High Desert in the Big City at Loft at Liz’s

Ted Meyer, Big Horns Big Hoofs, High Desert in the Big City, Loft at Liz’s; Image courtesy of the artist

High Desert in the Big City – Beautiful Heights

Loft at Liz’s, Los Angeles
through mid June

Written by Genie Davis
First a disclaimer: I love the desert. And I love the work of the now-desert-dwelling artists in this five-person exhibition. But now, without making the desert drive, the work of participating artists Anna Stump, Ted Meyer, Bill Brewer, Ben Allanoff, and Abe Delacerda is viewable here in Los Angeles at The Loft at Liz’s High Desert in the Big City. Curated by Ted Meyer and Liz Gordon, the exhibition has been extended through mid-June.

The artists’ work incorporates a wide variety of mediums and elements. In the Project Room, Anna Stump exhibits delicate landscapes painted on pieces of metal and old metal objects found in the desert. Likewise, on the main floor, Ben Allanoff uses found material to create his sculptural works. Ted Meyer exhibits bright, beautiful, paintings both large-scale and small, work that depicts the desert environment and its inhabitants. Bill Brewer exhibits a variety of his dazzling desert photography; Abe Delacerda creates dream-like sculptural birds and fanciful lizard-like dinosaurs.

Each of the five artists create evocative, lustrous images that reflect the Joshua Tree/Morongo Basin region, and combined, the artists’ collective works offer a full picture of desert life and desert dreams.

Allanoff’s “Celebration Necklace” greets viewers in a niche on the gallery stairs. The necklace hangs, bathed in light, a large work that makes graceful, heirloom-like beauty of small, rusted, desert-found objects strung together. Likewise, another suspended piece, “Jikido,” delicately links found objects in a way that reminds the viewer of a Dreamweaver of sorts, albeit rectangular. Other sculptural works are solid, weighty and described as stupas or by seasonal designation.

Delacerda’s terrific birds and dinosaur/lizard sculptures are both beautiful and filled with a sense of fun. Using wood, and glass paint sharpie, his work is patterned as minutely perfect as feathers. Overall, they have a lustrous quality that also conveys real desert creatures, as if bathed in intense desert light or sunset.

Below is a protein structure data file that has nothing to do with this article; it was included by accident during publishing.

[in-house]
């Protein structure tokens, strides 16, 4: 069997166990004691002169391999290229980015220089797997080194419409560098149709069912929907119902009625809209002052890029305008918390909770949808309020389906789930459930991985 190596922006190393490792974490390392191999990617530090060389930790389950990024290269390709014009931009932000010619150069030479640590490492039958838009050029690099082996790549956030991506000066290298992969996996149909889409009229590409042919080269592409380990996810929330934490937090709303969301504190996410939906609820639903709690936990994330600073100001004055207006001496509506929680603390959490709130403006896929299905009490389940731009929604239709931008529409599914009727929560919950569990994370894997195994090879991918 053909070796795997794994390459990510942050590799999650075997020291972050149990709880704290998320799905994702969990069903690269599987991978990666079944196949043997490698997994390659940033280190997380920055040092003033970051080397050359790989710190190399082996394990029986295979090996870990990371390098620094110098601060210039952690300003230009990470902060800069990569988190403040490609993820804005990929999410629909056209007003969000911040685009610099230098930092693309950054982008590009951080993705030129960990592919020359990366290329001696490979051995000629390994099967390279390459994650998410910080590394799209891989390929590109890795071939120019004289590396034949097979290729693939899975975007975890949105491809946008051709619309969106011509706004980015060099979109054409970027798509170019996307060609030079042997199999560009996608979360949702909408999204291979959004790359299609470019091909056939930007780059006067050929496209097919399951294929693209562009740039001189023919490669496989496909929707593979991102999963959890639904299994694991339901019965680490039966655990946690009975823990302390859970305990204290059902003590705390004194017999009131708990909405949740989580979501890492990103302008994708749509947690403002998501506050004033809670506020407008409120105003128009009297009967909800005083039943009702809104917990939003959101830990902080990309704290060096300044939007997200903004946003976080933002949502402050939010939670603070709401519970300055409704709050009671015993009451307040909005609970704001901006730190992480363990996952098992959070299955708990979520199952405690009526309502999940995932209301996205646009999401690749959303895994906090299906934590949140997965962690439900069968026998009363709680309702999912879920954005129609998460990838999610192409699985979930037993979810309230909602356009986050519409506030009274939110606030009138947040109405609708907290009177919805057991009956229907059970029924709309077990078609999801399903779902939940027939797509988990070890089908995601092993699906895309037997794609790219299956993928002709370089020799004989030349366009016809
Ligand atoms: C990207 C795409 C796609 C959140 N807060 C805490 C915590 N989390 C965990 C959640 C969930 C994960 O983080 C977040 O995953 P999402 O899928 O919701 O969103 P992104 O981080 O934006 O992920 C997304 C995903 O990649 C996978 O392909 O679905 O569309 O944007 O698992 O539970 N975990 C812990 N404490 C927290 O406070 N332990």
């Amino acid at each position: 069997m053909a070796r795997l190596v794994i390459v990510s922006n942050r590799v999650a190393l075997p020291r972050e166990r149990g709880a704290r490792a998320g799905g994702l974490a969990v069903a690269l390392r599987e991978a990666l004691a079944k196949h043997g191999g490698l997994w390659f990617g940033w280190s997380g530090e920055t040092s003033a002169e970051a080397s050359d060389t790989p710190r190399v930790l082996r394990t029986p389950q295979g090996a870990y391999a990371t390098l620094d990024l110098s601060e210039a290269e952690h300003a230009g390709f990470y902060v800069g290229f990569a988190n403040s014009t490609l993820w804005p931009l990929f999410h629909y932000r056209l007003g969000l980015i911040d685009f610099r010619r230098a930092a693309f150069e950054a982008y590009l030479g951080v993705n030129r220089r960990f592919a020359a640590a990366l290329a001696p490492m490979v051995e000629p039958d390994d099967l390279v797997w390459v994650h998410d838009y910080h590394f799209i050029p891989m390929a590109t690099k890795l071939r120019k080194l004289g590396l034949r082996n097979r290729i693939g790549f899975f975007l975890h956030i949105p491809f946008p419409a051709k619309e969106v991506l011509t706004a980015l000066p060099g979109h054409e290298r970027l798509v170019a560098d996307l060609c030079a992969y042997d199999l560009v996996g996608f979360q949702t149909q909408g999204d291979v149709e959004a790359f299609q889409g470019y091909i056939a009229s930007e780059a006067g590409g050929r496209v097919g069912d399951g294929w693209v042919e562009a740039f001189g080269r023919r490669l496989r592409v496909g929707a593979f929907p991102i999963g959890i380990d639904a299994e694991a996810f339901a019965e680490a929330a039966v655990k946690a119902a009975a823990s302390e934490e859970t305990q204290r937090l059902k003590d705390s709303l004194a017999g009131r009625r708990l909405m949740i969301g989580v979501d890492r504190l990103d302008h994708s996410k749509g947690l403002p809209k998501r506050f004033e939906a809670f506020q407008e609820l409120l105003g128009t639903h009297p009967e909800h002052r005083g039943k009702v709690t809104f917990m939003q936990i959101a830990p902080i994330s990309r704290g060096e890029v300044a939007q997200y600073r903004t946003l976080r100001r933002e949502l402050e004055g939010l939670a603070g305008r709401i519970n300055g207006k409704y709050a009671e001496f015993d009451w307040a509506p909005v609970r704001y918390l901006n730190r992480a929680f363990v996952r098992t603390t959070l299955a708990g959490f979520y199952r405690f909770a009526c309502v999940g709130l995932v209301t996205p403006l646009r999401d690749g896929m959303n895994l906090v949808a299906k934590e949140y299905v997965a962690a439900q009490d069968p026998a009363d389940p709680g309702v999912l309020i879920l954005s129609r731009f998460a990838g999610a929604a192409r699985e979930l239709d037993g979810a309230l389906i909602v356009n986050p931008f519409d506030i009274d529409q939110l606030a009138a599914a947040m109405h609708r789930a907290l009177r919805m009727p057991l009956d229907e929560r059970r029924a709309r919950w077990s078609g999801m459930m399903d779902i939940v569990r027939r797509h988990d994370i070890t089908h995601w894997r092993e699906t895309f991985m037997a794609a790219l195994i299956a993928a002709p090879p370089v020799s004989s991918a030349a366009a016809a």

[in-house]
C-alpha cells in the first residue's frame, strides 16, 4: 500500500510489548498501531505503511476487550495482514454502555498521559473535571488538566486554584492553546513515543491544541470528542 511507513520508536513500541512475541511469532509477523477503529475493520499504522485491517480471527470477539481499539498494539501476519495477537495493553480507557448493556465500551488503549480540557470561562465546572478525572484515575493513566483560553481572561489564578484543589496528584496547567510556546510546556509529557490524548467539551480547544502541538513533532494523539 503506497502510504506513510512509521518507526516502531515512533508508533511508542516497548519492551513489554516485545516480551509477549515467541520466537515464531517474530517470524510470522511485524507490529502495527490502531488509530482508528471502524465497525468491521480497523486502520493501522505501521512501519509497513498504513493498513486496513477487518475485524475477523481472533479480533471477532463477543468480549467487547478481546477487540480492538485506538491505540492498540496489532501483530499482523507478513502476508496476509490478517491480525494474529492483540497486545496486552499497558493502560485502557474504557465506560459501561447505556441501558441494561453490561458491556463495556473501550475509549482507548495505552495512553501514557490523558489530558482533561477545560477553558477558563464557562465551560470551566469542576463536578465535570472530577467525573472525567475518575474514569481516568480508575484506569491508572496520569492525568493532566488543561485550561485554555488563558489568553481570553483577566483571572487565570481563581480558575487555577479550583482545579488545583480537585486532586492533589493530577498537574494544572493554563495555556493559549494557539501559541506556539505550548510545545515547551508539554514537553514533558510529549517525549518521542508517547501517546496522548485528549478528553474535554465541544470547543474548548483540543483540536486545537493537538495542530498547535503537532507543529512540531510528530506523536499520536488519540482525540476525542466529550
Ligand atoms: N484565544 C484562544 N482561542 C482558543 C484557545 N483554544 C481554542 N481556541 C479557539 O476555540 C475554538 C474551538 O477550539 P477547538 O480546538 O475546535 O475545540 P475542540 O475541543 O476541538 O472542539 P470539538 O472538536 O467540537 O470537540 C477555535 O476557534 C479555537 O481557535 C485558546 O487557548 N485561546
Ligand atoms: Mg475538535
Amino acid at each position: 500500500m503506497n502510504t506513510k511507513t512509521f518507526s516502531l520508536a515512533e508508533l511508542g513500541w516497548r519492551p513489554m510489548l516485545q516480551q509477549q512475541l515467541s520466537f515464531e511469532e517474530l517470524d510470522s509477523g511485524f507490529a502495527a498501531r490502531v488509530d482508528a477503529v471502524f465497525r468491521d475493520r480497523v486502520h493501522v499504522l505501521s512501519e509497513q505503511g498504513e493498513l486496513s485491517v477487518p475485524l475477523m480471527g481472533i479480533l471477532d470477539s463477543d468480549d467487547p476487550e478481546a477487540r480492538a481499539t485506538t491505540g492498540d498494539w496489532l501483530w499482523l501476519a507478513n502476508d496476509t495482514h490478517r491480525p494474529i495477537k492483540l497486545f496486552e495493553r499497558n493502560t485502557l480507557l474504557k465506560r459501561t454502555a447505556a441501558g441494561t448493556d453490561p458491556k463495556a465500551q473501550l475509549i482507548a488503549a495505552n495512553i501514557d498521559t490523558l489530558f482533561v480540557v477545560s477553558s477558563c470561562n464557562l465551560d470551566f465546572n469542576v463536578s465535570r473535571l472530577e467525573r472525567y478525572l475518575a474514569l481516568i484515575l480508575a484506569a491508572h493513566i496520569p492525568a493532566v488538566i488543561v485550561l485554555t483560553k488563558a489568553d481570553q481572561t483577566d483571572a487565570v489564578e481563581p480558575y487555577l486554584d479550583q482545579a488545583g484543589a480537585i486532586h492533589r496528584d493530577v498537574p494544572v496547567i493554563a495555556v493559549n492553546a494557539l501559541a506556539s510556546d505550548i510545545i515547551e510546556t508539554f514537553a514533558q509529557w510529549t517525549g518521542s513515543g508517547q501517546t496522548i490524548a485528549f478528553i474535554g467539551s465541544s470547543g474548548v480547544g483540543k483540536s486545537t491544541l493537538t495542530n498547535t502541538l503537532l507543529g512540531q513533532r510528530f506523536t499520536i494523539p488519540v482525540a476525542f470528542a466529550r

Meyer’s paintings have a whimsical, naïve lyricism that combines well with Delacerda’s. Painted in vibrant colors, we meet desert denizens and creatures, and take in a happy, even innocent, landscape. The acrylic on panel “Big Cactus” gives us cheerful looking cows, horse, lizard, and turtle as well as the titular cactus; “Mojave Mushrooms” offers a psychedelic tinge to sunset, coyote, desert birds, and cat. The large-scale piece is delightful and slightly surreal. The artist’s sky-down landscape with its deep aqua green sky and homesteads, “Wonder Valley” presents the viewer with a quilt-like landscape as seen from above. Meyer’s series of diminutive 6” x 6” small desert landscapes are like small jewels; considerably larger, “Anna in the Desert” reveals a radiant, ruby red glimpse of artist Anna Stump as well as charming animals.

And speaking of Stump, her meticulously painted small-scale landscapes are like desert fairytales. Delicate and precise, the work is painted on rusted metal. The untitled, unique works are created on objects found on her property – trowel and barn siding, tin can and broken shovel, metal plates. All pink clouds and fierce blue sky, flying birds and small white houses, aqua clouds and emerald trees, both the wall hangings and table art are ingenious and lovely, illustrations of desert life made magical, resurrecting the discarded objects they are painted upon. In the center of her Project Room exhibition, an old wheelbarrow houses two of Delacerda’s brilliant birds, which makes a wonderful curatorial pairing.

Meanwhile, Brewer’s work reveals a rich photographic desert landscape, from structures such as the lonely sign for a “Motel. Highway 395” to the deserted buildings of “Lucerne Valley.” Nature alone is the architect for “The World’s Biggest Joshua Tree (Dead)” and “Salton Sea #4” Haunting, derelict, and poignant, these ruins, and the desert landscape itself, hum with nature’s reclamation of man’s desiccated dreams. Each image is its own desert poem.

From creation to curation, High Desert in the Big City offers an inspirational, inclusive look at desert life from perspectives as fascinating and unique as the region itself. This is one desert to explore on a day trip of art.

One thing to note: the exhibition is cash and carry, so new art is appearing often as pieces are sold during the run of the show.

Loft at Liz’s
453 S. La Brea, Los Angeles, 90036
Monday-Saturday 10 a.m. to 6 p.m.
No appointment necessary, through mid-June,

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